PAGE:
Mar 28, 2008

‘He Drew Great Mud’

(NYTimes) - Until surprisingly late in World War II, Army cartooning consisted of gags about mean old drill sergeants and raw recruits on K.P. duty. Then came Bill Mauldin, an impish rifleman from the 180th Infantry Regiment, who volunteered as a cartoonist for The 45th Division News. On July 10, 1943, he stumbled ashore, pistol drawn, in the Allied invasion of Sicily and went on to fight in the Italian campaign while turning the raw material of the front into captioned panel cartoons, often at the expense of superiors in the rear. Mauldin listened to his fellow dogfaces in their foxholes and sketched quickly, sometimes rendering finished work on the back of whatever scrap he could find in the rubble.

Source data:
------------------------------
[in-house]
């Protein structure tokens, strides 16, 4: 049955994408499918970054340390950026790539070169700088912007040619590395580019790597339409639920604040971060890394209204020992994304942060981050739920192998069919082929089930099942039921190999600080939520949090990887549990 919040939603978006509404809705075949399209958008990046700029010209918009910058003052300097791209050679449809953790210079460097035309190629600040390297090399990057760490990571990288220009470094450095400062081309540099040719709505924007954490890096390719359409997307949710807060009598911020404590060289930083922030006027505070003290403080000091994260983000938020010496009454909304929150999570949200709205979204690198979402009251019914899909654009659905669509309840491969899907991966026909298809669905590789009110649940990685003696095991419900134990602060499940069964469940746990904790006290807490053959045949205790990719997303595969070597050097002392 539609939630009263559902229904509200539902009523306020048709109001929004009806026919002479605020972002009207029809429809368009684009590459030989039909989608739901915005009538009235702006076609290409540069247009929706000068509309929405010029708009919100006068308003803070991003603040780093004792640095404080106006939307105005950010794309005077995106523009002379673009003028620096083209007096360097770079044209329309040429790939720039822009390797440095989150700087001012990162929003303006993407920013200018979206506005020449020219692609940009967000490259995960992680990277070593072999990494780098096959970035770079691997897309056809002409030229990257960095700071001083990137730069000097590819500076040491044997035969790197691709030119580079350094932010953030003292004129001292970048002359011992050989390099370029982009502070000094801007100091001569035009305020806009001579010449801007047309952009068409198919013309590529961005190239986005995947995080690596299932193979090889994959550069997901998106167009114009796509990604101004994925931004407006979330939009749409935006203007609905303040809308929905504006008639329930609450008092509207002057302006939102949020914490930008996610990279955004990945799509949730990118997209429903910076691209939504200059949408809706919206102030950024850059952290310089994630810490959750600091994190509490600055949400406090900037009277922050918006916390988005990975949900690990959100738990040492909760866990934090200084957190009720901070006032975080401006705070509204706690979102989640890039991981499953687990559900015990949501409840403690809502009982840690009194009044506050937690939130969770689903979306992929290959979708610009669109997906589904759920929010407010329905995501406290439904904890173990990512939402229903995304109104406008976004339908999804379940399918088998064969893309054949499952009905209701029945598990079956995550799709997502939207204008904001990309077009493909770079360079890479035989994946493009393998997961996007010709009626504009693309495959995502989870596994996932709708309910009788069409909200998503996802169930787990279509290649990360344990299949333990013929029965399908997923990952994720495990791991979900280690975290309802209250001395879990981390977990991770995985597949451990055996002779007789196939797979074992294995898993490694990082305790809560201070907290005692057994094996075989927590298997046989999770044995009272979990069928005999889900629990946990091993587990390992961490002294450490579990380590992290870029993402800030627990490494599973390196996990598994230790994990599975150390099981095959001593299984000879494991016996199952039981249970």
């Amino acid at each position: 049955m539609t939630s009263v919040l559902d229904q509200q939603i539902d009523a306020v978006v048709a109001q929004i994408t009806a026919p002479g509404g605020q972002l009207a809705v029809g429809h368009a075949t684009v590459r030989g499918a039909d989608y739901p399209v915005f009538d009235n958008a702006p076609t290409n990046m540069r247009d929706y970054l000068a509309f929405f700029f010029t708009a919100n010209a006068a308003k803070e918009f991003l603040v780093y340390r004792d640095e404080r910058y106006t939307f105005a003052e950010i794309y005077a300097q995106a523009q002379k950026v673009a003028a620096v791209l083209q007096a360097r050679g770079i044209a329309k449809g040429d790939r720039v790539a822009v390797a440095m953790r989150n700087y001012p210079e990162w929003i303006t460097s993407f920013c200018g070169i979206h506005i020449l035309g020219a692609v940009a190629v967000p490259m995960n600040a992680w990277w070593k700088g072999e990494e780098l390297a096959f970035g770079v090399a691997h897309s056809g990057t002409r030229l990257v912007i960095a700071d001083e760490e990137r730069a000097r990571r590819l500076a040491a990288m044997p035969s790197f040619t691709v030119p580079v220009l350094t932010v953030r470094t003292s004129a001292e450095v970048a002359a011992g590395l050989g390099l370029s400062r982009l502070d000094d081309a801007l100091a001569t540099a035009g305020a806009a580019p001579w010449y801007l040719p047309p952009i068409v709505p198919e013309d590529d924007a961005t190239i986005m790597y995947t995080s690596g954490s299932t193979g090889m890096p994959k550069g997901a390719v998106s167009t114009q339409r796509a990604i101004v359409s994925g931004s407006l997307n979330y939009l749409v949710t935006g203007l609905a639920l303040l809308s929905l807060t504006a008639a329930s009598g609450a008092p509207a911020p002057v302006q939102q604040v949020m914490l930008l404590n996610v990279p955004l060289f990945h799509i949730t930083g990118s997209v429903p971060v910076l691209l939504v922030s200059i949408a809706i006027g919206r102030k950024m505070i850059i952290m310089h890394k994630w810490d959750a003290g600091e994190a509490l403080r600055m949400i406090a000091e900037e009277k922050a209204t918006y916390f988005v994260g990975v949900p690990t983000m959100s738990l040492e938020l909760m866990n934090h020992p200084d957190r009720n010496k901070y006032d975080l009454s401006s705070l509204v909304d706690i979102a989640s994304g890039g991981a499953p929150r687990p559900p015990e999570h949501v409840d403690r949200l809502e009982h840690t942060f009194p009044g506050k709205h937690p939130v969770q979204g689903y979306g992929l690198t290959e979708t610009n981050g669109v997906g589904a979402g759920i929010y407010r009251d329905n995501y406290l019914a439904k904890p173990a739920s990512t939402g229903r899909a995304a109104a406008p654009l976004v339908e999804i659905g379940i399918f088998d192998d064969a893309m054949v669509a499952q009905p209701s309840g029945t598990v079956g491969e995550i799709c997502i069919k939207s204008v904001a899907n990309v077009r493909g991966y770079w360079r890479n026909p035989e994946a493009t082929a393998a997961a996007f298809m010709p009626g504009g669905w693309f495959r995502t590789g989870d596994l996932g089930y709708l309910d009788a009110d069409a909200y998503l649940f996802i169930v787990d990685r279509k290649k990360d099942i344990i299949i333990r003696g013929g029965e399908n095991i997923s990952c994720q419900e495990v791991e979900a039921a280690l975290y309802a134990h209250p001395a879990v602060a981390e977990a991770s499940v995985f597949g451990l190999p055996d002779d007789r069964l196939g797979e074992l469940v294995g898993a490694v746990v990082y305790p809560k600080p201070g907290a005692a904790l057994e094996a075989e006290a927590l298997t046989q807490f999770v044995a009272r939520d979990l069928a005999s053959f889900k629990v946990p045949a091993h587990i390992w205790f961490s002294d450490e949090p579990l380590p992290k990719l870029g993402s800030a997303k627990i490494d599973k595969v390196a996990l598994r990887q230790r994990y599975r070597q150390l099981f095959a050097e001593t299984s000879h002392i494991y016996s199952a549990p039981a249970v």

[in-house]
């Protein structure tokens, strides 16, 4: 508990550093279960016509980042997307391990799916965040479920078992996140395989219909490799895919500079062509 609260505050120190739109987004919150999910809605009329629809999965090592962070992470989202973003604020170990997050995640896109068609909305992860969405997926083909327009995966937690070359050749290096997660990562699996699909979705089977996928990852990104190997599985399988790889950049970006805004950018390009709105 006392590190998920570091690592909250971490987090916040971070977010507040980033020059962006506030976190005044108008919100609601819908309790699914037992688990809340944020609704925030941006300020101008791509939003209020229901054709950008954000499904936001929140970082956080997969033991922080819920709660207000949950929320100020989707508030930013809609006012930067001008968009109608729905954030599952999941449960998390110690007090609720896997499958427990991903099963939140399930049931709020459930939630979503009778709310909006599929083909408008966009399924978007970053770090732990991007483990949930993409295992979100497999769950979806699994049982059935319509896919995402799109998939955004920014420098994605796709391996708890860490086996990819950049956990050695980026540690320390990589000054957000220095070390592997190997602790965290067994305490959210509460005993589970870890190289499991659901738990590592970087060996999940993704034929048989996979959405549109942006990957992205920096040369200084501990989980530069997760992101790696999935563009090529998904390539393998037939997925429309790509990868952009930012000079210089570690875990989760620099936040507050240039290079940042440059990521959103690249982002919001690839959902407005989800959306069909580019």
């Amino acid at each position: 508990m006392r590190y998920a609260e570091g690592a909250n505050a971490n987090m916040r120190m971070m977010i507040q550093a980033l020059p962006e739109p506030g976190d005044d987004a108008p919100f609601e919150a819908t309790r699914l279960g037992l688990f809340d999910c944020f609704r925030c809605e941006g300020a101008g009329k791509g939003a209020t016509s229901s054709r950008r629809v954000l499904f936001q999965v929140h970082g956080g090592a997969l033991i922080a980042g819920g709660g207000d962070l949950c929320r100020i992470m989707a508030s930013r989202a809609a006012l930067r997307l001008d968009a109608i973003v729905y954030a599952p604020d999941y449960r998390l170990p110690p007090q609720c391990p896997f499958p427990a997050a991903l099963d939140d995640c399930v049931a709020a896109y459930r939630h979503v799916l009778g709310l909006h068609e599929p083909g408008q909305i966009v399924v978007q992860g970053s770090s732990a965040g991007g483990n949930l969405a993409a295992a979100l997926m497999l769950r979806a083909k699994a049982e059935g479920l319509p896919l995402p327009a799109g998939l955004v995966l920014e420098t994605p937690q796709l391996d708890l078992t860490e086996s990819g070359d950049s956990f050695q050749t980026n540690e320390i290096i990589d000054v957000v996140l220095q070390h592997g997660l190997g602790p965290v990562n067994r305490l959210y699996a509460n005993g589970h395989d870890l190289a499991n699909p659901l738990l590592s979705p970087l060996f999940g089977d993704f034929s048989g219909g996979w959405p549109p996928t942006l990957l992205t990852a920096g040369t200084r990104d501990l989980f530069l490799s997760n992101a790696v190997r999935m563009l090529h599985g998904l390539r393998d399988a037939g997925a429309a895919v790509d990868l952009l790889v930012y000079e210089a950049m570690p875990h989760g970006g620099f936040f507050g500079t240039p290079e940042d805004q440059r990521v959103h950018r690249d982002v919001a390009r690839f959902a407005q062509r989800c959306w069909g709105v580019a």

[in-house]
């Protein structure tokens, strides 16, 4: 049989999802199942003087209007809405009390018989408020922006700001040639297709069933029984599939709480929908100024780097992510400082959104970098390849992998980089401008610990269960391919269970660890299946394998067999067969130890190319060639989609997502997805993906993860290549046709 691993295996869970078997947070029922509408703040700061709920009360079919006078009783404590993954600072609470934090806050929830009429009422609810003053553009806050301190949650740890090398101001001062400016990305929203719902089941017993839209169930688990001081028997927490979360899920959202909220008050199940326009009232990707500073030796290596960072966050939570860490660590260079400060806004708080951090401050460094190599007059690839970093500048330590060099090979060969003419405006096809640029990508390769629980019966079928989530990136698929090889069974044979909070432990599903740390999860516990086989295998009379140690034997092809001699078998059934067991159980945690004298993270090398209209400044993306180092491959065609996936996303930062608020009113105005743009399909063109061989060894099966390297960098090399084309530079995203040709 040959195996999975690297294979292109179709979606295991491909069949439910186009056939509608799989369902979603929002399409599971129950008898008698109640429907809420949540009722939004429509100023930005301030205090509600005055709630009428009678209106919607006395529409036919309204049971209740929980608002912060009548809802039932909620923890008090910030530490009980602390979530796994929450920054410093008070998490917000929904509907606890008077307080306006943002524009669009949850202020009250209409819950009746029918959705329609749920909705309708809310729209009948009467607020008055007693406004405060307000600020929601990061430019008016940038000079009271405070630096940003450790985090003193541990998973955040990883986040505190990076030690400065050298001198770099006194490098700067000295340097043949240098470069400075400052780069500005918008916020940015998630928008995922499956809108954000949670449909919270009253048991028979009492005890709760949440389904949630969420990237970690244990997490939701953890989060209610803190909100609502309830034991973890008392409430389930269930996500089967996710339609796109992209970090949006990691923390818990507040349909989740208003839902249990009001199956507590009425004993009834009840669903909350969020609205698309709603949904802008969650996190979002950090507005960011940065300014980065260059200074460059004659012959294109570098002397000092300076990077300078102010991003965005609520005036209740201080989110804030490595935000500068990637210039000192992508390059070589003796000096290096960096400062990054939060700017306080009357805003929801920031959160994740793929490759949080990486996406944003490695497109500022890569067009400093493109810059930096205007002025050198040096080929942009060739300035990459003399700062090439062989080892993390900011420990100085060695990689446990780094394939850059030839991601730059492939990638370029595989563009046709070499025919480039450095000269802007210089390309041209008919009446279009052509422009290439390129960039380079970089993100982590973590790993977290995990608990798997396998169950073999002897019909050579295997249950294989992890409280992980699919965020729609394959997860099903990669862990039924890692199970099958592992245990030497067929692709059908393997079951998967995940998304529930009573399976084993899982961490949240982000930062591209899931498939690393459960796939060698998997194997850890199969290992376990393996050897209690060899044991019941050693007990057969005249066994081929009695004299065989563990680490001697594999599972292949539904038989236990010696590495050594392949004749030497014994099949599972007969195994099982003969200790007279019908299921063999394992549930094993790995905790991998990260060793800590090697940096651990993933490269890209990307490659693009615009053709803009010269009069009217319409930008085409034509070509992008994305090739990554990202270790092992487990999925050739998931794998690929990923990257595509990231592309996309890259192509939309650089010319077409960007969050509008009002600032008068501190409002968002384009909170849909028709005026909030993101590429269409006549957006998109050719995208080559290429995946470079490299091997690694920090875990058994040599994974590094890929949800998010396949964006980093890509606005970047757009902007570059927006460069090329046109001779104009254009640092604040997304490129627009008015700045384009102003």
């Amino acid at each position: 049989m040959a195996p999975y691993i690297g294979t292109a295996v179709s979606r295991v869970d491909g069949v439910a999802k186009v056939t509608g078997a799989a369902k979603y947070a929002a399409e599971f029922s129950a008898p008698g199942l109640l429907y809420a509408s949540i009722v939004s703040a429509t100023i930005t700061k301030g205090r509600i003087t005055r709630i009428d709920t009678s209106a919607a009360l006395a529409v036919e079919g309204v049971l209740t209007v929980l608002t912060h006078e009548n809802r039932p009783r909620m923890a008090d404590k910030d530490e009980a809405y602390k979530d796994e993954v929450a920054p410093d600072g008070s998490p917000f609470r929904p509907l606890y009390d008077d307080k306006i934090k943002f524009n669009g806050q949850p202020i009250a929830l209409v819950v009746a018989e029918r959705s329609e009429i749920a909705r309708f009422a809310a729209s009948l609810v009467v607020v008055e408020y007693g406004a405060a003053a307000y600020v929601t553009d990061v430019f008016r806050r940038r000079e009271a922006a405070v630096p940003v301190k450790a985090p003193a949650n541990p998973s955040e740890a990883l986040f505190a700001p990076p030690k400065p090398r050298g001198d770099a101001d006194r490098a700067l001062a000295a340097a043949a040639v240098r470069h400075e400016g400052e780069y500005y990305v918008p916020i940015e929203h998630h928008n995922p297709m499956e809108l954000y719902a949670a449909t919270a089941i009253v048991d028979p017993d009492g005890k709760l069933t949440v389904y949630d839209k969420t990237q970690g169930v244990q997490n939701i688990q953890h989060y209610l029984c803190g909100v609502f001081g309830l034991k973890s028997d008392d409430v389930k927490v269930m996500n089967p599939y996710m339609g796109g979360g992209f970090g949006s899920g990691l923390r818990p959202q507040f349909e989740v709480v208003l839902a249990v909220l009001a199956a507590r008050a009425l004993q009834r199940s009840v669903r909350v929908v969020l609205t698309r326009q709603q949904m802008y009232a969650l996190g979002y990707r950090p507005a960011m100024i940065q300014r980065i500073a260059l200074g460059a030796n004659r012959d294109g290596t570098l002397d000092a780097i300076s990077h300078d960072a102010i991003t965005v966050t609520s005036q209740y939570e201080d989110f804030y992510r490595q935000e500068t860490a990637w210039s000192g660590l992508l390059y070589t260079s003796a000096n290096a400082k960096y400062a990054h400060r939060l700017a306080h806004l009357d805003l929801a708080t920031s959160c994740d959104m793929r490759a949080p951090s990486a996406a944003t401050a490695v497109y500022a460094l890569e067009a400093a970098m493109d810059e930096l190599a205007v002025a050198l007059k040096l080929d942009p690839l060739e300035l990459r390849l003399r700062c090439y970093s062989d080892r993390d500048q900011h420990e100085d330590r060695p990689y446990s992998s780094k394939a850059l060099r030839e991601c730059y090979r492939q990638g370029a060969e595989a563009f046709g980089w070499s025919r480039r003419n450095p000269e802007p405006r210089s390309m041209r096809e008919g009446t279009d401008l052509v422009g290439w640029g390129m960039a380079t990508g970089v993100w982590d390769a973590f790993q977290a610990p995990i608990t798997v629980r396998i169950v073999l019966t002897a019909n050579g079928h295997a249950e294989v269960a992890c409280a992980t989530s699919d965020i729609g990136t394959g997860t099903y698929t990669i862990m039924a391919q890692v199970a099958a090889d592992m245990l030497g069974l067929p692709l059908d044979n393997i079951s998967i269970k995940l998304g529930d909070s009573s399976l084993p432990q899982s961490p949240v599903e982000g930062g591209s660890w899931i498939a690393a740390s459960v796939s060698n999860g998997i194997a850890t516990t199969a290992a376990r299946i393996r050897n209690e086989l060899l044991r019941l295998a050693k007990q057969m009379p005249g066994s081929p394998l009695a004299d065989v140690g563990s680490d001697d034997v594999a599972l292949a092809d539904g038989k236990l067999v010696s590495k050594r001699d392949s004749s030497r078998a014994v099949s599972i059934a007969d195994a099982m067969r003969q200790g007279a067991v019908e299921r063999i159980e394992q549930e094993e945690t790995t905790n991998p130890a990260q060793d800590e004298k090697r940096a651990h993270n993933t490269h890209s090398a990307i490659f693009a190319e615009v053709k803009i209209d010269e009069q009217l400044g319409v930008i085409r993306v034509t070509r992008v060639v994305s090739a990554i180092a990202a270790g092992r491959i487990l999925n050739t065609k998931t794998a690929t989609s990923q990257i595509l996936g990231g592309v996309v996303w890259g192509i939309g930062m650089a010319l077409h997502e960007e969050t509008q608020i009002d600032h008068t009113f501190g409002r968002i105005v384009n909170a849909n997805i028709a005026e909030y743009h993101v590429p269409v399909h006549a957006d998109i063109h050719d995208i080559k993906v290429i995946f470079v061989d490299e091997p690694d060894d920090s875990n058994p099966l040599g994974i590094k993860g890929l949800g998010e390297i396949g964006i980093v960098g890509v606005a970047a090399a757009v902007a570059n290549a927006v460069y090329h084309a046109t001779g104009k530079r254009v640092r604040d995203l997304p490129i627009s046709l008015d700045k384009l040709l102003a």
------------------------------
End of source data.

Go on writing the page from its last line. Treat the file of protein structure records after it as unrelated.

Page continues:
... These were not the square-jawed soldiers of enlistment posters. Pale, densely bearded, forested by their own rifles and packs, their huge dirt-caked boots and filthy uniforms delineated in heavily shaded brush strokes, Willie and Joe looked not just disheveled but mummified by mud. One G.I., a machine-gunner named Charles Schulz who went on to do some cartooning of his own, spoke for many when he later had Snoopy remark, “He drew great mud.” Continued

Cartoons by Bill Mauldin from the Library of Congress